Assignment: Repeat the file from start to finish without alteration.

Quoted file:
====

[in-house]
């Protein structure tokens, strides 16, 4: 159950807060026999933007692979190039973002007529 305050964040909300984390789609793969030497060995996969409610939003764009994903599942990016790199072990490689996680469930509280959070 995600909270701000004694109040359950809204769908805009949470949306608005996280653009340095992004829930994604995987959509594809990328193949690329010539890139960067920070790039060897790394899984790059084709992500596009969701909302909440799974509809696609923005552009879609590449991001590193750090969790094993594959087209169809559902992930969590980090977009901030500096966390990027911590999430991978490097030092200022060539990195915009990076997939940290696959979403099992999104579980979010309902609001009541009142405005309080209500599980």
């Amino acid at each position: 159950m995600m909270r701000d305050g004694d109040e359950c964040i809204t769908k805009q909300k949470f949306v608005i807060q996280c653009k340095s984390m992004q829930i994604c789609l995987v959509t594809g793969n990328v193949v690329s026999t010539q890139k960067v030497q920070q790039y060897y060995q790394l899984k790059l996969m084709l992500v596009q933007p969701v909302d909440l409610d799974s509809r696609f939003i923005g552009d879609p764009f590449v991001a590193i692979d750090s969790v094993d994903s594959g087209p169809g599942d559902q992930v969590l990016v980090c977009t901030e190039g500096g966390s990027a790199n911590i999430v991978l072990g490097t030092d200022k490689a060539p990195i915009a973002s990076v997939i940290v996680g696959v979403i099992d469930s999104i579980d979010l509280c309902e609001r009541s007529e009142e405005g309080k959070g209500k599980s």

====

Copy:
[in-house]
């Protein structure tokens, strides 16, 4: 159950807060026999933007692979190039973002007529 305050964040909300984390789609793969030497060995996969409610939003764009994903599942990016790199072990490689996680469930509280959070 995600909270701000004694109040359950809204769908805009949470949306608005996280653009340095992004829930994604995987959509594809990328193949690329010539890139960067920070790039060897790394899984790059084709992500596009969701909302909440799974509809696609923005552009879609590449991001590193750090969790094993594959087209169809559902992930969590980090977009901030500096966390990027911590999430991978490097030092200022060539990195915009990076997939940290696959979403099992999104579980979010309902609001009541009142405005309080209500599980």
């Amino acid at each position: 159950m995600m909270r701000d305050g004694d109040e359950c964040i809204t769908k805009q909300k949470f949306v608005i807060q996280c653009k340095s984390m992004q829930i994604c789609l995987v959509t594809g793969n990328v193949v690329s026999t010539q890139k960067v030497q920070q790039y060897y060995q790394l899984k790059l996969m084709l992500v596009q933007p969701v909302d909440l409610d799974s509809r696609f939003i923005g552009d879609p764009f590449v991001a590193i692979d750090s969790v094993d994903s594959g087209p169809g599942d559902q992930v969590l990016v980090c977009t901030e190039g500096g966390s990027a790199n911590i999430v991978l072990g490097t030092d200022k490689a060539p990195i915009a973002s990076v997939i940290v996680g696959v979403i099992d469930s999104i579980d979010l509280c309902e609001r009541s007529e009142e405005g309080k959070g209500k599980s």